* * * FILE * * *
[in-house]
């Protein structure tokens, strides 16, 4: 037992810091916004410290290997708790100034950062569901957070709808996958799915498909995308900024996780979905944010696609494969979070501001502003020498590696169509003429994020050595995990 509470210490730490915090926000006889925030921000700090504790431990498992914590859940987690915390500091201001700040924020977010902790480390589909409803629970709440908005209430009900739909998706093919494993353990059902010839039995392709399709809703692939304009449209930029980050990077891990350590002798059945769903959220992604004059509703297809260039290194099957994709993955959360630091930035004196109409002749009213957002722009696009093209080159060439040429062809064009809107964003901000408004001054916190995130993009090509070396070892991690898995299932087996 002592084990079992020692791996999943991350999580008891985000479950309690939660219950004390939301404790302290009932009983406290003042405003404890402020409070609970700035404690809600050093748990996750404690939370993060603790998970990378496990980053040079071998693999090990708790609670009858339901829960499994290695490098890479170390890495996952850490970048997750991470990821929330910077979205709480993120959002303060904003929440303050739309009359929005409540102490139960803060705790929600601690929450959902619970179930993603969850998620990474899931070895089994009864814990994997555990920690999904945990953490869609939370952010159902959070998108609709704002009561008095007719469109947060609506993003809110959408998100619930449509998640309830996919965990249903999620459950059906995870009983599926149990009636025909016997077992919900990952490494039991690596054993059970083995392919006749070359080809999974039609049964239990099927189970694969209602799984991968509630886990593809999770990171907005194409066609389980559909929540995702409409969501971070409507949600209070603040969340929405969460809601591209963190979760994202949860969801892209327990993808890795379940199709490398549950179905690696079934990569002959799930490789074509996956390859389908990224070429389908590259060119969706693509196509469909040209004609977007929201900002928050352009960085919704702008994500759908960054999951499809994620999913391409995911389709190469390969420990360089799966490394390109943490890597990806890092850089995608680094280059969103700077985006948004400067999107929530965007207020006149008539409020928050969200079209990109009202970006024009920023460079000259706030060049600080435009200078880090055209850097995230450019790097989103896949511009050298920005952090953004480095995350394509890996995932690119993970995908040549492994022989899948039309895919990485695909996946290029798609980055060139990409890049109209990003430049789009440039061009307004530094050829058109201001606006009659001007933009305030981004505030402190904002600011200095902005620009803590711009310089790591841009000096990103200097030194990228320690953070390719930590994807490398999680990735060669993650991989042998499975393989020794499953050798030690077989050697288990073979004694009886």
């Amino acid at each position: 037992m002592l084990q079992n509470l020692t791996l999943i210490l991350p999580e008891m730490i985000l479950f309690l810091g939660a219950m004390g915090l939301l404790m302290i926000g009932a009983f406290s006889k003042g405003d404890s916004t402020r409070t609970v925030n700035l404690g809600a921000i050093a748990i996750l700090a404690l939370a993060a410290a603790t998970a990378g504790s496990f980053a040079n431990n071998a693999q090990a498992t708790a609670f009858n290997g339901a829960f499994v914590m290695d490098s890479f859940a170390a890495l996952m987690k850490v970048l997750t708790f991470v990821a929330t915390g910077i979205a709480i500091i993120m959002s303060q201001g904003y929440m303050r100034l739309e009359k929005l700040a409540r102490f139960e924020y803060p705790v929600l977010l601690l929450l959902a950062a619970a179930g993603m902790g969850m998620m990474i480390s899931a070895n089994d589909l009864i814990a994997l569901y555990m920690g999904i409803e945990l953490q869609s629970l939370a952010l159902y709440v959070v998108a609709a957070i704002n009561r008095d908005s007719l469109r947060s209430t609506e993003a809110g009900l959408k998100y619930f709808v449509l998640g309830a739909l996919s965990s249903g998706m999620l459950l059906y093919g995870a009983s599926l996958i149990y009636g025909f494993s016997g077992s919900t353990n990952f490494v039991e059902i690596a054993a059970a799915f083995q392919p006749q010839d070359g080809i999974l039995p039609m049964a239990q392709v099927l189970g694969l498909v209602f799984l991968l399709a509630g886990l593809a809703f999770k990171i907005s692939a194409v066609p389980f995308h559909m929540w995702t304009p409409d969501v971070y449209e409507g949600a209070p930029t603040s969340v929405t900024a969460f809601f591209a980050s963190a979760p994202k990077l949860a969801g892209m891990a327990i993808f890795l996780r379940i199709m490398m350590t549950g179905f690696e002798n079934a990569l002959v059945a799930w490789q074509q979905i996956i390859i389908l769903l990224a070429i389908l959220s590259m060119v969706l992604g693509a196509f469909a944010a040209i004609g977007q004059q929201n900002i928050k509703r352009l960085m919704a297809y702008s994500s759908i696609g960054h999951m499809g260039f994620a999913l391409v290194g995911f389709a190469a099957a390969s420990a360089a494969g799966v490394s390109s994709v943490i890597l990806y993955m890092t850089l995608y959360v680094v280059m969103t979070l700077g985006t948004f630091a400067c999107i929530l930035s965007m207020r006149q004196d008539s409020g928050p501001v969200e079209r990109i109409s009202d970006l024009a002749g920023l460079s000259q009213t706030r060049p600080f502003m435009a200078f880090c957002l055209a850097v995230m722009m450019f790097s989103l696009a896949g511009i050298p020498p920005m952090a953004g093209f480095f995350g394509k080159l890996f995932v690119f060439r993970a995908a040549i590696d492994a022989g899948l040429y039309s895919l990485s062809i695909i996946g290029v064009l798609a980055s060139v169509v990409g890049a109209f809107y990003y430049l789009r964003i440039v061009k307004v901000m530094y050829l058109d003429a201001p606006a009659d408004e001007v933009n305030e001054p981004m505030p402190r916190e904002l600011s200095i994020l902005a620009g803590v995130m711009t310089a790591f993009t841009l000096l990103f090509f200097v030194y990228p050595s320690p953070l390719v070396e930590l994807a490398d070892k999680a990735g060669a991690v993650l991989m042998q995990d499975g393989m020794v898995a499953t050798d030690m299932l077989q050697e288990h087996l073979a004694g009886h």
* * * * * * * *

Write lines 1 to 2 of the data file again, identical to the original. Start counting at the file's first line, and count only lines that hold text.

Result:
[in-house]
């Protein structure tokens, strides 16, 4: 037992810091916004410290290997708790100034950062569901957070709808996958799915498909995308900024996780979905944010696609494969979070501001502003020498590696169509003429994020050595995990 509470210490730490915090926000006889925030921000700090504790431990498992914590859940987690915390500091201001700040924020977010902790480390589909409803629970709440908005209430009900739909998706093919494993353990059902010839039995392709399709809703692939304009449209930029980050990077891990350590002798059945769903959220992604004059509703297809260039290194099957994709993955959360630091930035004196109409002749009213957002722009696009093209080159060439040429062809064009809107964003901000408004001054916190995130993009090509070396070892991690898995299932087996 002592084990079992020692791996999943991350999580008891985000479950309690939660219950004390939301404790302290009932009983406290003042405003404890402020409070609970700035404690809600050093748990996750404690939370993060603790998970990378496990980053040079071998693999090990708790609670009858339901829960499994290695490098890479170390890495996952850490970048997750991470990821929330910077979205709480993120959002303060904003929440303050739309009359929005409540102490139960803060705790929600601690929450959902619970179930993603969850998620990474899931070895089994009864814990994997555990920690999904945990953490869609939370952010159902959070998108609709704002009561008095007719469109947060609506993003809110959408998100619930449509998640309830996919965990249903999620459950059906995870009983599926149990009636025909016997077992919900990952490494039991690596054993059970083995392919006749070359080809999974039609049964239990099927189970694969209602799984991968509630886990593809999770990171907005194409066609389980559909929540995702409409969501971070409507949600209070603040969340929405969460809601591209963190979760994202949860969801892209327990993808890795379940199709490398549950179905690696079934990569002959799930490789074509996956390859389908990224070429389908590259060119969706693509196509469909040209004609977007929201900002928050352009960085919704702008994500759908960054999951499809994620999913391409995911389709190469390969420990360089799966490394390109943490890597990806890092850089995608680094280059969103700077985006948004400067999107929530965007207020006149008539409020928050969200079209990109009202970006024009920023460079000259706030060049600080435009200078880090055209850097995230450019790097989103896949511009050298920005952090953004480095995350394509890996995932690119993970995908040549492994022989899948039309895919990485695909996946290029798609980055060139990409890049109209990003430049789009440039061009307004530094050829058109201001606006009659001007933009305030981004505030402190904002600011200095902005620009803590711009310089790591841009000096990103200097030194990228320690953070390719930590994807490398999680990735060669993650991989042998499975393989020794499953050798030690077989050697288990073979004694009886």